- The Washington Times - Thursday, April 1, 2010

In 1897, a bill was introduced in the Indiana General Assembly that attempted to legally redefine the value of pi (the mathematical ratio of a circle’s circumference to its diameter). The Indiana Pi Bill stands out as one of the most infamous and egregious attempts to alter scientific truth by legislative decree, often hailed as unparalleled in our nation’s history. That is, until now.

In what is perhaps the most audacious - yet little noticed - provision in a bill that is chock full of kickbacks, tax hikes and bureaucratic power grabs, this bill actually asserts as a matter of law that adults up to the age of 26 are children.

I have plenty to be offended about in this disastrous new law. It is the worst example of nanny-state interference in my lifetime. Not only does it raise my taxes and force me into a bureaucratic nightmare, in which politicians and government employees will interfere between me and my doctor, but worst of all - to add insult to injury - it even accuses me, a 25-year-old adult, of being a helpless child. And the Democrats’ lapdogs in the mainstream media repeat this absurdity as if the definition of adulthood is a matter of legislative determination.

Indiana was wrong in 1897, and President Obama is wrong now. Assertion of something false by the government doesn’t make it so. And that’s what’s fundamentally wrong with this bill, the idea that we are all helpless children who rely on the beneficence of the state for our health care. As an adult, I don’t need government offering new subsidies or creating hundreds of new government programs to force me to do what’s best for me. My parents raised me to believe in personal responsibility. As small-business owners, they pay for their own health care and, in these tough economic times, are struggling to make ends meet. When I turned 21, they expected me to take care of my own health care, and I had no problem with that. As an employed adult and citizen, I find the notion that the federal government can force my parents to still be responsible for my health care reprehensible.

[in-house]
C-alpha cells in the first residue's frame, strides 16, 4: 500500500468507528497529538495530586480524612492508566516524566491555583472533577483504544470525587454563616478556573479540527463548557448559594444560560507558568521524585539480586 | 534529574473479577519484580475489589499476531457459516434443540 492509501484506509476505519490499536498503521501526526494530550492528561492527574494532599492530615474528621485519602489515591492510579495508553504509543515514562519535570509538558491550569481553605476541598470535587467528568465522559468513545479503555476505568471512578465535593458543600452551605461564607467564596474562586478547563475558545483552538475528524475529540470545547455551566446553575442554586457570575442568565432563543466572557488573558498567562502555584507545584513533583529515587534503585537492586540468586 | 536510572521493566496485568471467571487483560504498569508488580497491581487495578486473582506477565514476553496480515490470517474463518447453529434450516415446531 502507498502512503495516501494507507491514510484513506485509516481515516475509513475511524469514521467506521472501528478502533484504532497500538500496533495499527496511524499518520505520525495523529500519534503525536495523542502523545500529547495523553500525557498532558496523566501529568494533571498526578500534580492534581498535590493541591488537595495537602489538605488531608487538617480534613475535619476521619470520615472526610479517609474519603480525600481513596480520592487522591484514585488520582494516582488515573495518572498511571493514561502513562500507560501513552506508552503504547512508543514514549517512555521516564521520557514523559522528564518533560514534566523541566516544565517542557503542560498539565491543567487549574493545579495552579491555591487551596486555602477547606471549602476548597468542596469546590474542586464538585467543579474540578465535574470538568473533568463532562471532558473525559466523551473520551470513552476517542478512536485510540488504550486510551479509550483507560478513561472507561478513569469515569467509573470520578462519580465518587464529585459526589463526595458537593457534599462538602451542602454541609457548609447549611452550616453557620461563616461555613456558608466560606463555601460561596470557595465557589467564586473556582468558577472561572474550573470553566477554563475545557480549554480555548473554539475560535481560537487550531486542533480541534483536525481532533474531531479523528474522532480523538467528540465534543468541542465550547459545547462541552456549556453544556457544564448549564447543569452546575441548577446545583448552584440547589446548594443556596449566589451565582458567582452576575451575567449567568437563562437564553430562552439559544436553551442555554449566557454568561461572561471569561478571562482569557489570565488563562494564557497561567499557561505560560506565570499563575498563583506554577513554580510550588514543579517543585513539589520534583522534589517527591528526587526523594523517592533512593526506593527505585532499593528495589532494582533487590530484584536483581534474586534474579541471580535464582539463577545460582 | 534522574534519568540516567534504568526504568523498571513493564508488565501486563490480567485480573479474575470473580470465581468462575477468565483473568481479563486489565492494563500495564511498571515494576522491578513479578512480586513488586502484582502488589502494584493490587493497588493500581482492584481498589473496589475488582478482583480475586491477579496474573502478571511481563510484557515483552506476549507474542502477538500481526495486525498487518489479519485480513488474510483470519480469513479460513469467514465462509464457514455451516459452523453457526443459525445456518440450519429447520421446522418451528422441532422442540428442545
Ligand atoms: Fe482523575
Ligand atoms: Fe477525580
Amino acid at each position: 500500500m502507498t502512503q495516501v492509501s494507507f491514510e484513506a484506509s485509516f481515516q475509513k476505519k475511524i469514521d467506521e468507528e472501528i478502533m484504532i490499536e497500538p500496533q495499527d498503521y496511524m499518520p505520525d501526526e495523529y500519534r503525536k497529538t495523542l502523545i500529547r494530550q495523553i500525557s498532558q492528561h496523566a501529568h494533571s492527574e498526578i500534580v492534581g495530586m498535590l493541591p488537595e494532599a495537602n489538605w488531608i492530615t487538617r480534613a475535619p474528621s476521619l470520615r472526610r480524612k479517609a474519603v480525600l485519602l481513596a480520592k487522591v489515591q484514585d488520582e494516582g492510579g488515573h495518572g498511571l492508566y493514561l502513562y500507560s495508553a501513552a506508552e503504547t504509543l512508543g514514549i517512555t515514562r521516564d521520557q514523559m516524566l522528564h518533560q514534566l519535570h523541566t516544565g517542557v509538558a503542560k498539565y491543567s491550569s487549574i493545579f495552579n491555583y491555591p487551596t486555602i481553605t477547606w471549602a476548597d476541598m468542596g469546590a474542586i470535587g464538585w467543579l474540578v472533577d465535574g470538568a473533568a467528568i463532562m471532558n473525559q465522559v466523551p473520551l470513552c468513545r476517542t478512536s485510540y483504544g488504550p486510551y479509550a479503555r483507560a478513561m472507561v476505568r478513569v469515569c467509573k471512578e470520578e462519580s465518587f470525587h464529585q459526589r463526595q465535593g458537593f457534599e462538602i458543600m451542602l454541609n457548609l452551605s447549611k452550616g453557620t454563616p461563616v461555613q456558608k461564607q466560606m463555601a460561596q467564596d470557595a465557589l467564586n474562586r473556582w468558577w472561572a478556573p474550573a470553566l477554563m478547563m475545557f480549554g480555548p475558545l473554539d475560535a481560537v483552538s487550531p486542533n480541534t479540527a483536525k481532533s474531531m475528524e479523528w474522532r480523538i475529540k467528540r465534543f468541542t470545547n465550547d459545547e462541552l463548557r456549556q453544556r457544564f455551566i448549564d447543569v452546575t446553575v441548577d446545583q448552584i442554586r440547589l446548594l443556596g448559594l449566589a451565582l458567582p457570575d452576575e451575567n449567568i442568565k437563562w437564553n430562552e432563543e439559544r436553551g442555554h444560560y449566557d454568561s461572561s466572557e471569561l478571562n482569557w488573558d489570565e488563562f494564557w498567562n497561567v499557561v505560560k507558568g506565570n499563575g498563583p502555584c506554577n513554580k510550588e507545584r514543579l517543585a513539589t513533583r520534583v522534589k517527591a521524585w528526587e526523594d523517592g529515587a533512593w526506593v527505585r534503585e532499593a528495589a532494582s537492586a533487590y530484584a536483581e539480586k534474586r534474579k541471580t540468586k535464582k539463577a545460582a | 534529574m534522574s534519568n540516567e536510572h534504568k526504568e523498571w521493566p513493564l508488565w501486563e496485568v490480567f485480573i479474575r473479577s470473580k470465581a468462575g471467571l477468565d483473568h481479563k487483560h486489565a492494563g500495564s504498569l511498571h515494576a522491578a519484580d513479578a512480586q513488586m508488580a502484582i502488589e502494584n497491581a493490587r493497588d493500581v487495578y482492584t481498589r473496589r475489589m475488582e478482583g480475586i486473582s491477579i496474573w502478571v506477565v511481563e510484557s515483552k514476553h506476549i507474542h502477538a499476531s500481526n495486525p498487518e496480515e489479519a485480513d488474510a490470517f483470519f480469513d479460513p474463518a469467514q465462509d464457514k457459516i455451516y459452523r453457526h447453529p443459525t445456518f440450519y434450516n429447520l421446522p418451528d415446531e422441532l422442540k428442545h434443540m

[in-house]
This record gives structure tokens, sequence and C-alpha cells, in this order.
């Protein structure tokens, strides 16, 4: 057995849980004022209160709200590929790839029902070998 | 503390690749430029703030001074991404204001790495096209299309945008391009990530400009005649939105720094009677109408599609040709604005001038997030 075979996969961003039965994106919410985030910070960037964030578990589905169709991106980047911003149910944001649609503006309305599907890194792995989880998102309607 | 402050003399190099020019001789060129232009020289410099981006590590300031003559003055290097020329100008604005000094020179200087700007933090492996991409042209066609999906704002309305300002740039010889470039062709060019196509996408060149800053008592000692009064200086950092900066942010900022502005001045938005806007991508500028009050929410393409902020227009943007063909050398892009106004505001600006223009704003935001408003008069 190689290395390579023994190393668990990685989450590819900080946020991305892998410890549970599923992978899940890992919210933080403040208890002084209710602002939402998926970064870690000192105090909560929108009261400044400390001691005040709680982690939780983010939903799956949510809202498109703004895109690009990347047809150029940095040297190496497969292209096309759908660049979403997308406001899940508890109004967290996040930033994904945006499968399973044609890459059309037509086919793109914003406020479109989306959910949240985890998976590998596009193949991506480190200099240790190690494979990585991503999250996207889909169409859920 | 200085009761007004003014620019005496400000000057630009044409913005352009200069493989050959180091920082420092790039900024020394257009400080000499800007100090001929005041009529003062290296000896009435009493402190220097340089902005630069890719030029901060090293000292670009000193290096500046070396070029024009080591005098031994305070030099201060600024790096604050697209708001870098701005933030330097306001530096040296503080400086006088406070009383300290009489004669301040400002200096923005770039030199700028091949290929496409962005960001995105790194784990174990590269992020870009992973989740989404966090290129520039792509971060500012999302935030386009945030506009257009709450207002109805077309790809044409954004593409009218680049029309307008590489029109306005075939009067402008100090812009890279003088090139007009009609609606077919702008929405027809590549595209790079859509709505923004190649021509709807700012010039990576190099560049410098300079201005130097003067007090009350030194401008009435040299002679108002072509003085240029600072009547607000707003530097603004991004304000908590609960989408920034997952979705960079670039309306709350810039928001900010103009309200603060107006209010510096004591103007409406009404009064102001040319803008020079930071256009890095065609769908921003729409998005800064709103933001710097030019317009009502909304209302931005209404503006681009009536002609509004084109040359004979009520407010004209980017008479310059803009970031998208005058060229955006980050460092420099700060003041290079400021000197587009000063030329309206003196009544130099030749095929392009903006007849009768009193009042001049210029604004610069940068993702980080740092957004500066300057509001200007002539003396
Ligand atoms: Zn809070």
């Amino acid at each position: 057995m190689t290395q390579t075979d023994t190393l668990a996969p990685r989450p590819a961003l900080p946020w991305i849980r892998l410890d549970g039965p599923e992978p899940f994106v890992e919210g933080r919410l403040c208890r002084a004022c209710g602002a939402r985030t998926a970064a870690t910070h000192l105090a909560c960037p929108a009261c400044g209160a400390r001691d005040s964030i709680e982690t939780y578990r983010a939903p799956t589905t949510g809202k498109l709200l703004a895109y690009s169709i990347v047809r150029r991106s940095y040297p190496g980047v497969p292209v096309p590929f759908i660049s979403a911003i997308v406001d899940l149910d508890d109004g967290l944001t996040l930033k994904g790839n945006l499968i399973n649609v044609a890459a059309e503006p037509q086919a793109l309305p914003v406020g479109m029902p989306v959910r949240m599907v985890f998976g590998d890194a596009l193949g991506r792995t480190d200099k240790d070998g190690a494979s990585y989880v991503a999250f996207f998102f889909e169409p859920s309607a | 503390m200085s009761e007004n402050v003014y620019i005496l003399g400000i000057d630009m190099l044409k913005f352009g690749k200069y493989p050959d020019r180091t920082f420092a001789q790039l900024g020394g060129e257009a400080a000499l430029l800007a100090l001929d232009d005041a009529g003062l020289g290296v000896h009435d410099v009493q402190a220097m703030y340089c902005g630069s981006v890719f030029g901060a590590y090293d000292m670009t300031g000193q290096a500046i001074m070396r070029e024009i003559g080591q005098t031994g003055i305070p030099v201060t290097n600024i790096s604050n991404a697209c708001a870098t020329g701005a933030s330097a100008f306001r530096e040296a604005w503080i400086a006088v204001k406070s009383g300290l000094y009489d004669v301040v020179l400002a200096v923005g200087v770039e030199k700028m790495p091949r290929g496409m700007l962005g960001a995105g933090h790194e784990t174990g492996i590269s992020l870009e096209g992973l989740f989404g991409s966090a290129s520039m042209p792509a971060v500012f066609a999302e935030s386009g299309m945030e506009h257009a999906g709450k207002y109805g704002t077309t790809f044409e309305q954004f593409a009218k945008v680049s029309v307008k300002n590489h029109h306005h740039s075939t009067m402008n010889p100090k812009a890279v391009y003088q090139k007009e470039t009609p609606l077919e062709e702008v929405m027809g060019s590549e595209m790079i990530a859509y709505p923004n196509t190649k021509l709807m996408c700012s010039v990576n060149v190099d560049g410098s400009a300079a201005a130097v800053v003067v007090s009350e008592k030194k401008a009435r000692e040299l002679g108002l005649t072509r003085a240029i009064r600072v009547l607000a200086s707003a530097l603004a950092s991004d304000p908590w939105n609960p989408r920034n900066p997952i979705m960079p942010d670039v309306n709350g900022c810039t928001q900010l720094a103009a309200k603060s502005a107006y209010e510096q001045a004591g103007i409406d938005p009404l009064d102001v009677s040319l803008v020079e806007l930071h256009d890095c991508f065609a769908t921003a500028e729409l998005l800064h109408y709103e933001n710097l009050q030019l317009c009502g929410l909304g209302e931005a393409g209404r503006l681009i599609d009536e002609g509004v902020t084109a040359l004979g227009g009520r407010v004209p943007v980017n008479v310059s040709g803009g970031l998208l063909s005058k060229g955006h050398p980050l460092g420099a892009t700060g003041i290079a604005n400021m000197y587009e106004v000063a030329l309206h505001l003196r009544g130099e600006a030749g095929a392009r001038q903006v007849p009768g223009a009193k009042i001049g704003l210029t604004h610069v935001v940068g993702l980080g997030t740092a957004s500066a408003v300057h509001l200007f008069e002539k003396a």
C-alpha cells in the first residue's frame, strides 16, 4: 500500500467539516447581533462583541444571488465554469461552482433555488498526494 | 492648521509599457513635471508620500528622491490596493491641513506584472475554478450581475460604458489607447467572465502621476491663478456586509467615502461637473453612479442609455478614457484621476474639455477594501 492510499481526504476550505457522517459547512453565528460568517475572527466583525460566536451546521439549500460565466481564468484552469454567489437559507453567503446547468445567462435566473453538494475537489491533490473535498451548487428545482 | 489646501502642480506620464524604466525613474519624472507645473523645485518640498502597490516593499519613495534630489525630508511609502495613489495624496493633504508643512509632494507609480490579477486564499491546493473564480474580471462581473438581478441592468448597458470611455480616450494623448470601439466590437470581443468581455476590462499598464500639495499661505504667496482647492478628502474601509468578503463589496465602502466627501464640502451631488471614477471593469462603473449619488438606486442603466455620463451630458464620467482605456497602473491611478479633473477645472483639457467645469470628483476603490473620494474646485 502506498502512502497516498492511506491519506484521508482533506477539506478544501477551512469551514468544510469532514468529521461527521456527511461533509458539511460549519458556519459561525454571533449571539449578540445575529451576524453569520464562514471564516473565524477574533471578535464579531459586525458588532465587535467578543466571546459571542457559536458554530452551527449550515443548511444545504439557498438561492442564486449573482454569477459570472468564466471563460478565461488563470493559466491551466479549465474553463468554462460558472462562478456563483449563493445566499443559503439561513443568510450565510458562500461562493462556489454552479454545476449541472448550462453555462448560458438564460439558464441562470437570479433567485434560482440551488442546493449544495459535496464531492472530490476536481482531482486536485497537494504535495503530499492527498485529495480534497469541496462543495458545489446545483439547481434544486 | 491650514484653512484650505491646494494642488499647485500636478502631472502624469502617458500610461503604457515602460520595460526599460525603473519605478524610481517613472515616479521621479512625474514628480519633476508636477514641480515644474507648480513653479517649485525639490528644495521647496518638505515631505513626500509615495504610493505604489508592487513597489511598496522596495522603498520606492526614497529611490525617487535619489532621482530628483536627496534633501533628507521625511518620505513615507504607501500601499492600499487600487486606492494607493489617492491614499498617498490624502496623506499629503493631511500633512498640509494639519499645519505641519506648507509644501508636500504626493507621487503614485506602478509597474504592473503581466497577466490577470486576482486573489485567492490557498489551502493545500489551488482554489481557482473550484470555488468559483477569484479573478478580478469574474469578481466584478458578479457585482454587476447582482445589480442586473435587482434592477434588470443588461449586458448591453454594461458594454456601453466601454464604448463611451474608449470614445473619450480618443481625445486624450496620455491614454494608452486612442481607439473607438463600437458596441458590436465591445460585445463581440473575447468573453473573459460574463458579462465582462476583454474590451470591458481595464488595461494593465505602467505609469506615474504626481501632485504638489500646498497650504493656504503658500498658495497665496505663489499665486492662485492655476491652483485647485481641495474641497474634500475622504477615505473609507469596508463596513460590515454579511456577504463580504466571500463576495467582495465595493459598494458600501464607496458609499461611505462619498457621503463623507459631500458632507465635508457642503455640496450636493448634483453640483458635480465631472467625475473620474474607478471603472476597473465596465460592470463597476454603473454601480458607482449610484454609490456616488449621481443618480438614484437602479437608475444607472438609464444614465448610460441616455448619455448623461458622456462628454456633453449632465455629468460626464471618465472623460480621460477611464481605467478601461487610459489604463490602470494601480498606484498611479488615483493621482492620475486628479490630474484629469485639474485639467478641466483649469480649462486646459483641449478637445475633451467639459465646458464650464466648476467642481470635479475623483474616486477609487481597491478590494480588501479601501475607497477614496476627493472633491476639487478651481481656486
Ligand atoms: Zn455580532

But President Obama has not stopped at legally defining the age of adolescence; he’s taken to inventing new mathematical possibilities as well. In recent days, he has actually made the claim that employers would see premiums fall “by as much as 3,000 percent.” Now, I’m no math major, but even a child - be they 12 or 25 - can tell you that once something falls 100 percent, you’re at zero. Can’t get lower than that. The truth of the matter is that these new policies will place a crushing burden on small-business people, like my parents, and will add to the plethora of regulatory burdens that make it near impossible to remain viable in these tough economic times. On top of all that, should I really expect my parents to carry the burden of their adult son’s health care, too?

The Democratic health care takeover bill is a strike to the heart of the American dream and the entrepreneurial spirit that has made our country great. What is to become of a nation that goads its youth to dependency - whether it be to that of their parents or that of the nanny state - rather than promoting the virtues of hard work, entrepreneurism, independence and personal responsibility?

Our new health care regime is an insult to every responsible adult American. It tells all of us that we are mere children in the eyes of the state, dependent on Washington to take ownership of our health care, our very life and death. For some of us, including me, who are under the age of 26, it goes so far as to attempt to legally redefine us out of adulthood. This should not stand, and my message to the nanny statists who imposed this on us is simple: November is coming.

Erik Telford is director of membership & online strategy for Americans for Prosperity, whose newest Web site, NovemberIsComing.com, is dedicated to encouraging voters to vote against the re-election of any congressman or senator who voted “yes” on Obama’s health care takeover.